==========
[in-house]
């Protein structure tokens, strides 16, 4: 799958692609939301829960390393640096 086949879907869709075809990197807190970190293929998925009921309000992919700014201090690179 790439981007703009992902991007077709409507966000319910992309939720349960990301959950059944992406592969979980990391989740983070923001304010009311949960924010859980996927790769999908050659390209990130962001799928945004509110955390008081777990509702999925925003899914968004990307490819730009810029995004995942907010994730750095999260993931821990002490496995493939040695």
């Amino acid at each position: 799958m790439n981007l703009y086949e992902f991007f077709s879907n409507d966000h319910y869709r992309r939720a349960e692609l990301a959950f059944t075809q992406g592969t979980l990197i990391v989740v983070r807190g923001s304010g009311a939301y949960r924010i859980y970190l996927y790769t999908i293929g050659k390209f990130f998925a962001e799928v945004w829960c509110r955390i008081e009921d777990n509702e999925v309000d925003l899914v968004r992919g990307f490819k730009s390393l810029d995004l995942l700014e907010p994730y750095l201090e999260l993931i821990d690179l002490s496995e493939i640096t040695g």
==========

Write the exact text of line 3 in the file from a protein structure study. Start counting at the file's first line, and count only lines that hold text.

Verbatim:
């Amino acid at each position: 799958m790439n981007l703009y086949e992902f991007f077709s879907n409507d966000h319910y869709r992309r939720a349960e692609l990301a959950f059944t075809q992406g592969t979980l990197i990391v989740v983070r807190g923001s304010g009311a939301y949960r924010i859980y970190l996927y790769t999908i293929g050659k390209f990130f998925a962001e799928v945004w829960c509110r955390i008081e009921d777990n509702e999925v309000d925003l899914v968004r992919g990307f490819k730009s390393l810029d995004l995942l700014e907010p994730y750095l201090e999260l993931i821990d690179l002490s496995e493939i640096t040695g």